Thailand ratifies ILO Maritime Labour Convention
By Cliff White, Editor
Published on Wednesday, June 08, 2016
The government of Thailand has ratified the International Labour Organization’s Maritime Labour Convention, a treaty that establishes enforcement mechanisms to guarantee global standards relating to the working and living conditions of seafarers.
Thailand became the 77th country to ratify the treaty after Thai Minister of Labor General Sirichai Distakul deposited the instrument of ratification to ILO Director-General Guy Ryder in Geneva on Tuesday, 7 June.
“The ratification of the Maritime Labour Convention, 2006 by Thailand is yet another testimony of the importance of the Convention for countries worldwide, as it impacts on the manner in which they carry out maritime trade, inspect ships calling at their ports and protect the rights of the seafarers,” Ryder said. “Thailand has more than 12.000 seafarers and a merchant fleet of 3,368,993 gross tons. I welcome this new ratification that brings one more important player in the Asia Pacific region within the scope of the MLC, 2006, thereby promoting quality shipping and providing additional protection for seafarers transiting within waters of the region.”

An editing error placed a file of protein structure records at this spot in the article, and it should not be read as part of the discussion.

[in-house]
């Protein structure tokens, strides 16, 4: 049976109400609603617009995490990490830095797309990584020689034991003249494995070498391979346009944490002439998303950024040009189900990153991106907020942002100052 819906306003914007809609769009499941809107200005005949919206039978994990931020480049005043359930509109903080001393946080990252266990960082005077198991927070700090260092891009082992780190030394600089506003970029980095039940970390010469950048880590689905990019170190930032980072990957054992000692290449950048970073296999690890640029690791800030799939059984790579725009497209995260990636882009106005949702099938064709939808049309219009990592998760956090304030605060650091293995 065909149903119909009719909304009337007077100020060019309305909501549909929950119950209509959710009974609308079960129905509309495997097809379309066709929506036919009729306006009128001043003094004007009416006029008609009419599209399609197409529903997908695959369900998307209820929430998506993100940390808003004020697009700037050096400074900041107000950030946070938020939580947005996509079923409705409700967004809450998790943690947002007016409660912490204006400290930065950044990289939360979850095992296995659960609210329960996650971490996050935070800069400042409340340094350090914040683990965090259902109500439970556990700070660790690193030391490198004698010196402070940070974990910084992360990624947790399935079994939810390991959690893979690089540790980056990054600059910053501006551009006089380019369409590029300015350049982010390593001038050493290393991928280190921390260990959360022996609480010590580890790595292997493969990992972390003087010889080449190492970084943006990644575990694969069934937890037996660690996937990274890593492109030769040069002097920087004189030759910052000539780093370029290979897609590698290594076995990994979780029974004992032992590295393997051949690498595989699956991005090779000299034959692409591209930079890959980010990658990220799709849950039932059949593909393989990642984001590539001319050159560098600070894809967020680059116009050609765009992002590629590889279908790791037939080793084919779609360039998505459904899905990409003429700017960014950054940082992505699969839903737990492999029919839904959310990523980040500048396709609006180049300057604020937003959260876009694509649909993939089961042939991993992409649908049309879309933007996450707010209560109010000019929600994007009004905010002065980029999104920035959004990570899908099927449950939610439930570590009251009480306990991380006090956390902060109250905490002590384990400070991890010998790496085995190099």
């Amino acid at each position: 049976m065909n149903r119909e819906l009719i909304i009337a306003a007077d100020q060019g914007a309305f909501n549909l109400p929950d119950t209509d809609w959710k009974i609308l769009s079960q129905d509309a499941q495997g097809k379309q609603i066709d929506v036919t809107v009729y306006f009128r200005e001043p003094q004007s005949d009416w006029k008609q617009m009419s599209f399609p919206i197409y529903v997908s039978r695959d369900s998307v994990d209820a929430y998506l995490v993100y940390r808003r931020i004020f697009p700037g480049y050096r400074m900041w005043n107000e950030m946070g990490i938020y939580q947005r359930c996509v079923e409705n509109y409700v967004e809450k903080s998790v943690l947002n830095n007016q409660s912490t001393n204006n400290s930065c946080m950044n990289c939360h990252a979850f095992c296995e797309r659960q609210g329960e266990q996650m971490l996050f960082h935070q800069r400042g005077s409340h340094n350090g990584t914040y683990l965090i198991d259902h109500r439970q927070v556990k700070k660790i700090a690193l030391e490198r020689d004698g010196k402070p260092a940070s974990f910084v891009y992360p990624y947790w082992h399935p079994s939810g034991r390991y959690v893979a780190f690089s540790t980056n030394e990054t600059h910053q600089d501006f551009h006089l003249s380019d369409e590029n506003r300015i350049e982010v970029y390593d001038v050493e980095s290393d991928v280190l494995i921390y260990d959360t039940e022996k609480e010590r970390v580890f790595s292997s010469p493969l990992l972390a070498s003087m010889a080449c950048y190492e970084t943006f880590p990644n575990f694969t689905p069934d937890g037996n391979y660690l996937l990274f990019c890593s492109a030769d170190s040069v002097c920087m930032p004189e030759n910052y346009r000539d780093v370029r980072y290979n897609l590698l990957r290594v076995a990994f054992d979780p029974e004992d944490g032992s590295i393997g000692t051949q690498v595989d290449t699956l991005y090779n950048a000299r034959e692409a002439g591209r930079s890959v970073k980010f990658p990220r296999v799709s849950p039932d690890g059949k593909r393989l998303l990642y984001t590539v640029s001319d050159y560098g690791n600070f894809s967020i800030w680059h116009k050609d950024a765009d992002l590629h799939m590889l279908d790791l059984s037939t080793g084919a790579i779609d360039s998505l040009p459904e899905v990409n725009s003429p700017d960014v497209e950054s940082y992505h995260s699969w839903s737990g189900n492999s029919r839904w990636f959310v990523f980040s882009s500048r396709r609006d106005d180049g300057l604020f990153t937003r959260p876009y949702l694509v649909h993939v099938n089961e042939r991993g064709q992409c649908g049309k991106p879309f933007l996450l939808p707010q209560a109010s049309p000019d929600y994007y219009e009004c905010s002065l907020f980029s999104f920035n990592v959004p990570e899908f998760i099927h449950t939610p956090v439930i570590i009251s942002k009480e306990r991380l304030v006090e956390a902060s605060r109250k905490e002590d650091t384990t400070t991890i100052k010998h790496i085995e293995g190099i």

The treaty will enter into force in Thailand on 7 June, 2017 – one year from the date of its ratification.
The Maritime Labour Convention has the twin objectives of “ensur[ing] the worldwide protection of the rights of seafarers and establish[ing] a level playing field for countries and shipowners committed to providing decent working and living conditions to seafarers,” according to its website. It provides minimum requirements for seafarers to work on a ship, conditions of employment, minimum standards for accommodation while onboard and requirements for health and medical care.
It also creates mechanisms for enforcement of its rules. Flag states are responsible for the treaty’s rules are followed on board its fleet’s vessels, while port states are required to conduct inspections and investigations of visiting ships.